Chand kilo korma baraye marassem - e tadfinA few kilos of dates for a funeral (2006)
Director: Saman Salur
This week I watched a film, which was so intense, that I felt compelled to write about it, in order to understand what about it left me so numb. A Few Kilos of Dates for a Funeral directed by Saman Salur, initially released almost nine years ago, in France.
Shot entirely in Black and White, the film deals with the lives of two men stuck in a remote gas station in the far off, frozen mountainous terrain of Iran.
Moments in the lives of these utterly incompatible men, almost forgotten by civilisation, (occasionally visited by only two men from town, a mail man, and a ‘funeral driver’) is what makes the film immensely disturbing; interspersed with wry humour that makes one laugh only at how absurd, and weird life can get.
The introductory sequence of the film is very interesting. It not only reveals the most important elements of the film in the first three minutes, but also demarcates the beginning of a journey, only backwards.
Shot in telephoto lens, a snow covered land is revealed, with only a narrow visible path, traversed by a van, moving towards civilization (difference shown by presence of trees in the next shot). There is a cut to black, we know the van has stopped, as the sound of the engine ceases too. A voice over on the black screen utters the name of god before putting up the shutters of his shop, as our ‘funeral driver’ (as he calls himself later in the film), asks for a few kilos of dates for a funeral. The brisk track in on his face as he delivers his dialogue stolidly, puts immense power in the film right from the beginning.
Within the next seven or eight shots, the whole premise of the film is explained without any dialogues whatsoever. The setting up of the gas station against the winds (that will only ruthlessly hurl everything down later), the main protagonist Sadri’s obsession with the weather as he observes the skies, and his assistant Yadi’s comic mannerism of imitating his master, the chill of the snow felt through the window of the lone van perched amid-st infinite snow, and Sadri’s questionable ventures out into the biting cold when he actually should be taking refuge inside the warmth of his van.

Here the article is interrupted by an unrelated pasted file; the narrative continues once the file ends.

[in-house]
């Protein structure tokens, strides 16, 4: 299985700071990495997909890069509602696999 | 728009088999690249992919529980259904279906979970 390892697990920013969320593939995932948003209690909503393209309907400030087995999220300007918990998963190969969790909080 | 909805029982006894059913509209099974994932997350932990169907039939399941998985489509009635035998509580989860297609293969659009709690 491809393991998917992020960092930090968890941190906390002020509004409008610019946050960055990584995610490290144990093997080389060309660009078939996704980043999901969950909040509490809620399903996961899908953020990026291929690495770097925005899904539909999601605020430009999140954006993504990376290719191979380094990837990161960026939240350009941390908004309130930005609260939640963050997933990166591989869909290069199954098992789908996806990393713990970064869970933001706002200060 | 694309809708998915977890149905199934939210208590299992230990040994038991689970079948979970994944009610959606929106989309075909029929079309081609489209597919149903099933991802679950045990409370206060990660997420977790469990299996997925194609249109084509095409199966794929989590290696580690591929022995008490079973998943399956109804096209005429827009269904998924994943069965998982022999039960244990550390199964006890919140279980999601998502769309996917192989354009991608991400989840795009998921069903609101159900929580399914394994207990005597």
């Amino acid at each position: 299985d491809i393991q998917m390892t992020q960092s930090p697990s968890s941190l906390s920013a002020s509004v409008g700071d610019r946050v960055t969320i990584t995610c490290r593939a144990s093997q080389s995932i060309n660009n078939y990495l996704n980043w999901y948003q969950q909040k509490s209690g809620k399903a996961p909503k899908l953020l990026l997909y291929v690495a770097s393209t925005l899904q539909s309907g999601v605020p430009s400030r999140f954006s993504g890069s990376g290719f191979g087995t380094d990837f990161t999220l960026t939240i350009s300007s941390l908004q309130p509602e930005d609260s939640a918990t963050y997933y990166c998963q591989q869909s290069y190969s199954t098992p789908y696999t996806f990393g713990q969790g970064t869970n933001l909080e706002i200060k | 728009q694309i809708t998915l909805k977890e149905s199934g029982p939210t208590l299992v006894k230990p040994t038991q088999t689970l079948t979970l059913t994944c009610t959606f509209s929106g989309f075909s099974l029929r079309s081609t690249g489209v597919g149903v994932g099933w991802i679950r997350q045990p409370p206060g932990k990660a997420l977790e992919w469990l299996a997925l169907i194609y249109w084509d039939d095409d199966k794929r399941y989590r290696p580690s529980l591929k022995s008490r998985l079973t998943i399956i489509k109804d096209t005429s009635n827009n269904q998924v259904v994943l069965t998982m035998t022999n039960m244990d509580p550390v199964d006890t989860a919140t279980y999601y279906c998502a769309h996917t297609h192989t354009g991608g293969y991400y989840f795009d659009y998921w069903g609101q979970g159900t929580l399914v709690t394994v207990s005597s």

All these lead up to the sequence inside the car, where Sadri indirectly proposes his love to a woman, (shown only through the ring on her finger) by narrating his memories of a previous encounter with love. For the first time we notice the strangeness in his left eye.
As the camera lingers on his face even after his dialogue is over, the cut is purposely delayed. A woman’s voice (actually from the broadcast t.v in the next shot) is kept on Sadri’s face as he looks towards the woman, almost giving us a feel of a real conversation between them. Almost as if the woman were talking. The illusion is broken sooner than it registers, as we get to know the real source of the sound soon.
The woman of course will never talk, we understand later, when Sadri goes to meet her for the third time. For the first time her face is shown through the mirror in the car, her eyes remain closed and she could pass off as being asleep too. But the next shot reveals the truth.
She is absolutely dead. Stains of blood have oozed from her nose, and her head is tilted lifelessly. It is a corpse that Sadri has fallen in love with and wishes to store it by hiding it in the snow for as long as he can. Hence his obsession with the weather reports and his desperate pleas to the gods for snow. In one compelling monologue with God, he almost breaks down, rebuking Him for not giving him some ‘lousy snowflakes to keep the one you gave me’. Seeing the mighty man crumble before the infinite skies to keep his dead beloved, reaches the highest point of absurd. And in each such painful junctures the vacuous, bass heavy music intercedes to create a deeper void in the mind.
Sadri is finally in love, and he makes every attempt to woo his dead lover so endearing. His gestures to get close to her, quivering to touch her hand, or expressing his love through a song on the radio, or his desire to have a photograph taken with her is so disturbing that it almost left me with a lump in my throat.
This is not all that is absurd in the film.
The entire film deals with the Absurd.
The presence of Orouj, the ‘funeral driver’, who searches for dead bodies stuck in the snow, only to give them a fitting funeral is equally disturbing. Apart from the introductory sequence, his entry into the narrative is depicted through the track out from a pair of tagged feet of a dead orphan in the van. Snow gives Orouj a profession, money for sustenance. His lines,
“The government pays very little for orphans.